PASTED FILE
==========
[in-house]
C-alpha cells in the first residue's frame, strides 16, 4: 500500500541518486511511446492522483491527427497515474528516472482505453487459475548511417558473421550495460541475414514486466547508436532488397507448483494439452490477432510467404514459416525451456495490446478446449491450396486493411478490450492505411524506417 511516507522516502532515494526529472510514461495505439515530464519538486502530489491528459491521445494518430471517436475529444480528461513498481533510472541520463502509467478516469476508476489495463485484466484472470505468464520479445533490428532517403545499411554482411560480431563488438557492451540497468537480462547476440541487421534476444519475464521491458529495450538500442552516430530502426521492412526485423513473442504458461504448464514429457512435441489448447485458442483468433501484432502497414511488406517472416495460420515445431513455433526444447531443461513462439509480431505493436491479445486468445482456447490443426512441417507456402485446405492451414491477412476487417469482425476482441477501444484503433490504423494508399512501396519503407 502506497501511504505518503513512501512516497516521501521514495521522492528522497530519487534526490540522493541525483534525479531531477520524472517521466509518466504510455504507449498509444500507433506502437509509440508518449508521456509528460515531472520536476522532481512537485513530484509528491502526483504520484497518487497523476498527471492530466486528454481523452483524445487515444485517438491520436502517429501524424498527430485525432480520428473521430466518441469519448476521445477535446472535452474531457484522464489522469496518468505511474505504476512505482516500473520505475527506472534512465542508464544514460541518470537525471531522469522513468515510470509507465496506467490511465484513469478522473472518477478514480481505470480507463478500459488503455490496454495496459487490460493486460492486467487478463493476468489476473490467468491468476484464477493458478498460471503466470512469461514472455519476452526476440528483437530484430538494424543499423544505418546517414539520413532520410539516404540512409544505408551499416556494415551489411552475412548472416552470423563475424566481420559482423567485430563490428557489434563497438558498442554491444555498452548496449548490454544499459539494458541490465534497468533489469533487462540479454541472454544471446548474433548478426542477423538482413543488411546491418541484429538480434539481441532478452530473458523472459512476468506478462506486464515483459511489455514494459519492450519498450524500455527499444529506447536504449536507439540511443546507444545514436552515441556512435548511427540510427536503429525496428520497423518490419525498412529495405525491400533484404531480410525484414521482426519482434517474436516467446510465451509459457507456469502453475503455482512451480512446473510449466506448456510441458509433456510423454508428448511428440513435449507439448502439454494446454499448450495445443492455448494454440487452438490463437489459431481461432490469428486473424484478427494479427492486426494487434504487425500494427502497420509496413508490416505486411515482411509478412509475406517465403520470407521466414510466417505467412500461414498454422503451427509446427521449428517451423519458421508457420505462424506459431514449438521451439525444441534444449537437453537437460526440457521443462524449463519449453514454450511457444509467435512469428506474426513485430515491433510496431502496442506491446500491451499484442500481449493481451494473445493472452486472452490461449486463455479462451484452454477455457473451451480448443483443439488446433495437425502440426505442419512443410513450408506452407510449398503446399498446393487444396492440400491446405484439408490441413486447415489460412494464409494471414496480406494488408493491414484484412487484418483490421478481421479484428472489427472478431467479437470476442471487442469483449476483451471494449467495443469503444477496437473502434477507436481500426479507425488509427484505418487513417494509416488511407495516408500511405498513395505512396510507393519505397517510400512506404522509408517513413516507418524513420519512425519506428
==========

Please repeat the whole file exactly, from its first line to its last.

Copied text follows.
[in-house]
C-alpha cells in the first residue's frame, strides 16, 4: 500500500541518486511511446492522483491527427497515474528516472482505453487459475548511417558473421550495460541475414514486466547508436532488397507448483494439452490477432510467404514459416525451456495490446478446449491450396486493411478490450492505411524506417 511516507522516502532515494526529472510514461495505439515530464519538486502530489491528459491521445494518430471517436475529444480528461513498481533510472541520463502509467478516469476508476489495463485484466484472470505468464520479445533490428532517403545499411554482411560480431563488438557492451540497468537480462547476440541487421534476444519475464521491458529495450538500442552516430530502426521492412526485423513473442504458461504448464514429457512435441489448447485458442483468433501484432502497414511488406517472416495460420515445431513455433526444447531443461513462439509480431505493436491479445486468445482456447490443426512441417507456402485446405492451414491477412476487417469482425476482441477501444484503433490504423494508399512501396519503407 502506497501511504505518503513512501512516497516521501521514495521522492528522497530519487534526490540522493541525483534525479531531477520524472517521466509518466504510455504507449498509444500507433506502437509509440508518449508521456509528460515531472520536476522532481512537485513530484509528491502526483504520484497518487497523476498527471492530466486528454481523452483524445487515444485517438491520436502517429501524424498527430485525432480520428473521430466518441469519448476521445477535446472535452474531457484522464489522469496518468505511474505504476512505482516500473520505475527506472534512465542508464544514460541518470537525471531522469522513468515510470509507465496506467490511465484513469478522473472518477478514480481505470480507463478500459488503455490496454495496459487490460493486460492486467487478463493476468489476473490467468491468476484464477493458478498460471503466470512469461514472455519476452526476440528483437530484430538494424543499423544505418546517414539520413532520410539516404540512409544505408551499416556494415551489411552475412548472416552470423563475424566481420559482423567485430563490428557489434563497438558498442554491444555498452548496449548490454544499459539494458541490465534497468533489469533487462540479454541472454544471446548474433548478426542477423538482413543488411546491418541484429538480434539481441532478452530473458523472459512476468506478462506486464515483459511489455514494459519492450519498450524500455527499444529506447536504449536507439540511443546507444545514436552515441556512435548511427540510427536503429525496428520497423518490419525498412529495405525491400533484404531480410525484414521482426519482434517474436516467446510465451509459457507456469502453475503455482512451480512446473510449466506448456510441458509433456510423454508428448511428440513435449507439448502439454494446454499448450495445443492455448494454440487452438490463437489459431481461432490469428486473424484478427494479427492486426494487434504487425500494427502497420509496413508490416505486411515482411509478412509475406517465403520470407521466414510466417505467412500461414498454422503451427509446427521449428517451423519458421508457420505462424506459431514449438521451439525444441534444449537437453537437460526440457521443462524449463519449453514454450511457444509467435512469428506474426513485430515491433510496431502496442506491446500491451499484442500481449493481451494473445493472452486472452490461449486463455479462451484452454477455457473451451480448443483443439488446433495437425502440426505442419512443410513450408506452407510449398503446399498446393487444396492440400491446405484439408490441413486447415489460412494464409494471414496480406494488408493491414484484412487484418483490421478481421479484428472489427472478431467479437470476442471487442469483449476483451471494449467495443469503444477496437473502434477507436481500426479507425488509427484505418487513417494509416488511407495516408500511405498513395505512396510507393519505397517510400512506404522509408517513413516507418524513420519512425519506428